Breast milk is the recommended source of nutrition for infants. For various reasons, however, some mothers turn to bottled formulas to nourish their children. But added sugar in baby formula milk—such as corn syrup—can lead to excessive weight gain.
That was the key finding of a study in The Journal of Nutrition, which discovered that primarily formula-fed infants (9–12 months) and toddlers (13–15 months) consumed about twice as much added sugar and crossed a weight-for-age percentile faster than those in the same age groups who were mostly nourished by breast milk.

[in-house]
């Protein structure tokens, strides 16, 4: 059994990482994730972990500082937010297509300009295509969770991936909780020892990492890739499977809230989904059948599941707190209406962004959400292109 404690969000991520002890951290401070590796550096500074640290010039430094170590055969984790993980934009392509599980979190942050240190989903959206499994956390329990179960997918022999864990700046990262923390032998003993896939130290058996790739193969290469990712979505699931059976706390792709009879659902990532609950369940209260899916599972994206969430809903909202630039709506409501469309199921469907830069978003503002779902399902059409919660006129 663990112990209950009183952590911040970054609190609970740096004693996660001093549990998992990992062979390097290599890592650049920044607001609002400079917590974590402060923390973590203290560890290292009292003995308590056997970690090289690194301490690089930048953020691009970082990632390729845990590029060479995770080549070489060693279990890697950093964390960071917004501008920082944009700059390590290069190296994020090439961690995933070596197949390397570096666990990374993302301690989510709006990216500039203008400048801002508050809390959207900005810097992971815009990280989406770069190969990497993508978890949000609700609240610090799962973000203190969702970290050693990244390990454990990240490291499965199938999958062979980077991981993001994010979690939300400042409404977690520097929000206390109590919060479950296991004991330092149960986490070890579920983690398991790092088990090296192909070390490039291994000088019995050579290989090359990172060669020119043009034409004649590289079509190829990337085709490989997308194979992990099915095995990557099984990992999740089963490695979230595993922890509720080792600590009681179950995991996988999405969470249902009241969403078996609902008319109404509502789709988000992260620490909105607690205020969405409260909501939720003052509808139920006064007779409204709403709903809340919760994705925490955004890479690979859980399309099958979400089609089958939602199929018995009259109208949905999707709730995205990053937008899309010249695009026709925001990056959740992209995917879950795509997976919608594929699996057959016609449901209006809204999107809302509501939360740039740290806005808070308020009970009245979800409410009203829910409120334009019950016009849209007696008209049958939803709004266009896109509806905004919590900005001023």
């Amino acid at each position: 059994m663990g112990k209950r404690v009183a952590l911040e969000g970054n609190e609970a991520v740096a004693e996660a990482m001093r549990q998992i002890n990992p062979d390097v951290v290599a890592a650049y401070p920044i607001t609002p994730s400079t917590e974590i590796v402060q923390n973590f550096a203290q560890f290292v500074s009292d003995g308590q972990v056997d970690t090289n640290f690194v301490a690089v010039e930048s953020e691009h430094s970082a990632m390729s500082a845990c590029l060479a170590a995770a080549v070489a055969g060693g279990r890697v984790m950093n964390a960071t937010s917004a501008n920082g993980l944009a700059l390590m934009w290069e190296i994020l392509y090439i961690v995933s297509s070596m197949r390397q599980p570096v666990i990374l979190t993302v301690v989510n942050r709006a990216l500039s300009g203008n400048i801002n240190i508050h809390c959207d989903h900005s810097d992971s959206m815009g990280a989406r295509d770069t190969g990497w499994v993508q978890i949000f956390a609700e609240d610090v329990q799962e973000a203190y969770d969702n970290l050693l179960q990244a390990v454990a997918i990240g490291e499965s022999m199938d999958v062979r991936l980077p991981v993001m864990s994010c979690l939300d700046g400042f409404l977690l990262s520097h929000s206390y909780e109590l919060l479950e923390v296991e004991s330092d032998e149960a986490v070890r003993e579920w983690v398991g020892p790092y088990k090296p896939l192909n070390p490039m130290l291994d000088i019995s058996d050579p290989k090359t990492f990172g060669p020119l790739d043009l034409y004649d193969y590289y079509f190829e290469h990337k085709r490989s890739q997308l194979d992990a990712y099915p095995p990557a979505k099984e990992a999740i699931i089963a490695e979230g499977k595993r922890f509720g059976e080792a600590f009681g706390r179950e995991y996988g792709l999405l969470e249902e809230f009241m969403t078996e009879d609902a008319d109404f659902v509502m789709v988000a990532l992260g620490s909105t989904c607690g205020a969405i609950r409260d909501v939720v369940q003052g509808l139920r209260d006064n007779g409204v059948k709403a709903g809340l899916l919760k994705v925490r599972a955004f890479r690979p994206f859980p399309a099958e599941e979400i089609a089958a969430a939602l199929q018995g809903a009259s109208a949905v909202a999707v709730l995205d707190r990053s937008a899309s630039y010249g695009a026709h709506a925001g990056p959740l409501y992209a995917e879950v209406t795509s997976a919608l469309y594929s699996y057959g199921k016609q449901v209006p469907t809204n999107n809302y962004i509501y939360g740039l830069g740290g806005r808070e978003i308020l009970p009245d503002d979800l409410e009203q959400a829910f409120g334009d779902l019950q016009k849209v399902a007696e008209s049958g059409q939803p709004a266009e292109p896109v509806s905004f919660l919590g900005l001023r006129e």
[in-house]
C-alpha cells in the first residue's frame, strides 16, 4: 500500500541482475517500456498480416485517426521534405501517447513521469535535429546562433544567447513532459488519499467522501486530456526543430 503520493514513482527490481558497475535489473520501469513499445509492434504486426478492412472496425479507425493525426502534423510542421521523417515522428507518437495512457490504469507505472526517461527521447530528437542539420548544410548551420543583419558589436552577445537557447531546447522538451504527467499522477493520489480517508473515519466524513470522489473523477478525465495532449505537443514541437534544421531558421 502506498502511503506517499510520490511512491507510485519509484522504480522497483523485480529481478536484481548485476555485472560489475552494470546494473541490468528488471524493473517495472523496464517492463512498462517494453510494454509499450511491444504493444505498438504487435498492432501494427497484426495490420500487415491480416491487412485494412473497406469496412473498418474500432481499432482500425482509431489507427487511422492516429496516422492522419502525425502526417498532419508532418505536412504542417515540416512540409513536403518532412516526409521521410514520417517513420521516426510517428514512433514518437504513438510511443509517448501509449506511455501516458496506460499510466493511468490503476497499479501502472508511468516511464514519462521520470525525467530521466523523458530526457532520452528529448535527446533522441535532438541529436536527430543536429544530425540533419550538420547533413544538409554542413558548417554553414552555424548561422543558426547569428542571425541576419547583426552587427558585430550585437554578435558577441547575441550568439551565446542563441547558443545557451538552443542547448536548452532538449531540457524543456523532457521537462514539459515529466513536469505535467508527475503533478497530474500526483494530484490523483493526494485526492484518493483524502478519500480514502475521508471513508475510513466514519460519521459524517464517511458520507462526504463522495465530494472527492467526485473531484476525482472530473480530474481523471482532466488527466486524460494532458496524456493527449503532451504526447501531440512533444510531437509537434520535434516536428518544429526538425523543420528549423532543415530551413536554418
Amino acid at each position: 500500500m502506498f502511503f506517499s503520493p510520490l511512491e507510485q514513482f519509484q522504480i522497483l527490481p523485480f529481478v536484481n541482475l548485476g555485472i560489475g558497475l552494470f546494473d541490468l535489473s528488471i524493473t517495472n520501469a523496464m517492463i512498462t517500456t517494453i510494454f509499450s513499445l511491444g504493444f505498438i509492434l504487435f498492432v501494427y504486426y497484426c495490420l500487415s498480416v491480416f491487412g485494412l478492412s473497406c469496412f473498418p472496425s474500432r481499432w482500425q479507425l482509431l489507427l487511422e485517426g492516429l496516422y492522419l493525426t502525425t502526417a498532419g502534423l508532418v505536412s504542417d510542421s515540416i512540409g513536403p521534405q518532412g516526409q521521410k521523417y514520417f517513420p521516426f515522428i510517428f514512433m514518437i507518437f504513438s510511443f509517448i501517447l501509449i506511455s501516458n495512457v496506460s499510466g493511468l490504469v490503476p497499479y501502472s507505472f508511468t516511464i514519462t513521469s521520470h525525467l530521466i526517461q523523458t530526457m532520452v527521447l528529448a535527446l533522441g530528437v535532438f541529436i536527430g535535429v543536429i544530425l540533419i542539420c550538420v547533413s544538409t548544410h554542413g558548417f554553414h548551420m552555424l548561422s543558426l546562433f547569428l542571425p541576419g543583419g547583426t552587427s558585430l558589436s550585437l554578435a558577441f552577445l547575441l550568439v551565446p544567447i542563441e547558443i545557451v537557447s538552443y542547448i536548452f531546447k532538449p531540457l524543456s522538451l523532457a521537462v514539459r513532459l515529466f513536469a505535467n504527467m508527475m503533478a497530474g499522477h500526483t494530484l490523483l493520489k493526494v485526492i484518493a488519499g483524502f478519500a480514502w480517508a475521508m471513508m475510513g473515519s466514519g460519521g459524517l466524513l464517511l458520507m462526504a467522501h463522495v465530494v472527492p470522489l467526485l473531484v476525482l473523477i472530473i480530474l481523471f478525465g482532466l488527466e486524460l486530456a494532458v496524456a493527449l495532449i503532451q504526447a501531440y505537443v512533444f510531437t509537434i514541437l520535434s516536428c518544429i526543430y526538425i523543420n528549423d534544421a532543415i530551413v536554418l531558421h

The concern here is that formula-feeding can contribute to childhood obesity and that drinking lots of added sugar as a baby may foster a desire for sweet things later in life. Shocking is the fact that there are so few regulations in place to control sugar content in store-bought formulas and to make sure consumers are well-informed.
See also: The Not-So-Sweet News About Baby Food
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